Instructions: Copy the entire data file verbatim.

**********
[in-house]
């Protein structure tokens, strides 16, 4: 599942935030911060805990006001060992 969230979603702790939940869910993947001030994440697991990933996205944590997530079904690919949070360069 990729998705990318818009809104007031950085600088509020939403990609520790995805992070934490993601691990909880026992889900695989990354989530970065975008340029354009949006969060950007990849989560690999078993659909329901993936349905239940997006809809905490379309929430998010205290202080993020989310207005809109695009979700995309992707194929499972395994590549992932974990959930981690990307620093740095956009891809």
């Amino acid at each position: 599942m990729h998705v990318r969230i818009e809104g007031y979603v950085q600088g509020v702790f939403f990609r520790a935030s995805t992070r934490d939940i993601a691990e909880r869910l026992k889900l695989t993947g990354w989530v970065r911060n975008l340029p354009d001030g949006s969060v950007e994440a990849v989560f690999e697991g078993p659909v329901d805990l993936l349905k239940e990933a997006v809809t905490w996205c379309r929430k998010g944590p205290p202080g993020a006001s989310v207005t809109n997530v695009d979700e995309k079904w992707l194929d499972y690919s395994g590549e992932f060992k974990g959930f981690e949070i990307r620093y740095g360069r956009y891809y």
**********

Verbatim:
[in-house]
């Protein structure tokens, strides 16, 4: 599942935030911060805990006001060992 969230979603702790939940869910993947001030994440697991990933996205944590997530079904690919949070360069 990729998705990318818009809104007031950085600088509020939403990609520790995805992070934490993601691990909880026992889900695989990354989530970065975008340029354009949006969060950007990849989560690999078993659909329901993936349905239940997006809809905490379309929430998010205290202080993020989310207005809109695009979700995309992707194929499972395994590549992932974990959930981690990307620093740095956009891809």
């Amino acid at each position: 599942m990729h998705v990318r969230i818009e809104g007031y979603v950085q600088g509020v702790f939403f990609r520790a935030s995805t992070r934490d939940i993601a691990e909880r869910l026992k889900l695989t993947g990354w989530v970065r911060n975008l340029p354009d001030g949006s969060v950007e994440a990849v989560f690999e697991g078993p659909v329901d805990l993936l349905k239940e990933a997006v809809t905490w996205c379309r929430k998010g944590p205290p202080g993020a006001s989310v207005t809109n997530v695009d979700e995309k079904w992707l194929d499972y690919s395994g590549e992932f060992k974990g959930f981690e949070i990307r620093y740095g360069r956009y891809y």